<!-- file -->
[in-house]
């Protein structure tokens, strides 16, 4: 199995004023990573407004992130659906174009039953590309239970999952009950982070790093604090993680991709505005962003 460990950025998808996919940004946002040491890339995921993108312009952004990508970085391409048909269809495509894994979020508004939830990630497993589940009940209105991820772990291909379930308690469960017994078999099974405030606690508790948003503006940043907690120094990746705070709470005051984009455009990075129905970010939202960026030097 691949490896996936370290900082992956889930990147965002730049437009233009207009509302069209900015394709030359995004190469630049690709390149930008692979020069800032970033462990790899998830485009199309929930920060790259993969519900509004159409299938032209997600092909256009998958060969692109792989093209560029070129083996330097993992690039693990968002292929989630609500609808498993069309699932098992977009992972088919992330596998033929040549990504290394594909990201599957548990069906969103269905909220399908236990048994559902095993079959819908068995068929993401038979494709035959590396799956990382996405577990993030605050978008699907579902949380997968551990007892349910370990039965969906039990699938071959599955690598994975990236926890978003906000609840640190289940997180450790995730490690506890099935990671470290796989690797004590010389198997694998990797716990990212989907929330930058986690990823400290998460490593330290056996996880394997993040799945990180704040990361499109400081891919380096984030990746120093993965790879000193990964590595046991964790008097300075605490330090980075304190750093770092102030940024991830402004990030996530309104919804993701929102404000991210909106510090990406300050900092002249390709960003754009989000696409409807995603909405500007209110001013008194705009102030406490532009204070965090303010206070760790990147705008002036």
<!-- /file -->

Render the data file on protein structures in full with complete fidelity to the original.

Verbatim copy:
[in-house]
């Protein structure tokens, strides 16, 4: 199995004023990573407004992130659906174009039953590309239970999952009950982070790093604090993680991709505005962003 460990950025998808996919940004946002040491890339995921993108312009952004990508970085391409048909269809495509894994979020508004939830990630497993589940009940209105991820772990291909379930308690469960017994078999099974405030606690508790948003503006940043907690120094990746705070709470005051984009455009990075129905970010939202960026030097 691949490896996936370290900082992956889930990147965002730049437009233009207009509302069209900015394709030359995004190469630049690709390149930008692979020069800032970033462990790899998830485009199309929930920060790259993969519900509004159409299938032209997600092909256009998958060969692109792989093209560029070129083996330097993992690039693990968002292929989630609500609808498993069309699932098992977009992972088919992330596998033929040549990504290394594909990201599957548990069906969103269905909220399908236990048994559902095993079959819908068995068929993401038979494709035959590396799956990382996405577990993030605050978008699907579902949380997968551990007892349910370990039965969906039990699938071959599955690598994975990236926890978003906000609840640190289940997180450790995730490690506890099935990671470290796989690797004590010389198997694998990797716990990212989907929330930058986690990823400290998460490593330290056996996880394997993040799945990180704040990361499109400081891919380096984030990746120093993965790879000193990964590595046991964790008097300075605490330090980075304190750093770092102030940024991830402004990030996530309104919804993701929102404000991210909106510090990406300050900092002249390709960003754009989000696409409807995603909405500007209110001013008194705009102030406490532009204070965090303010206070760790990147705008002036």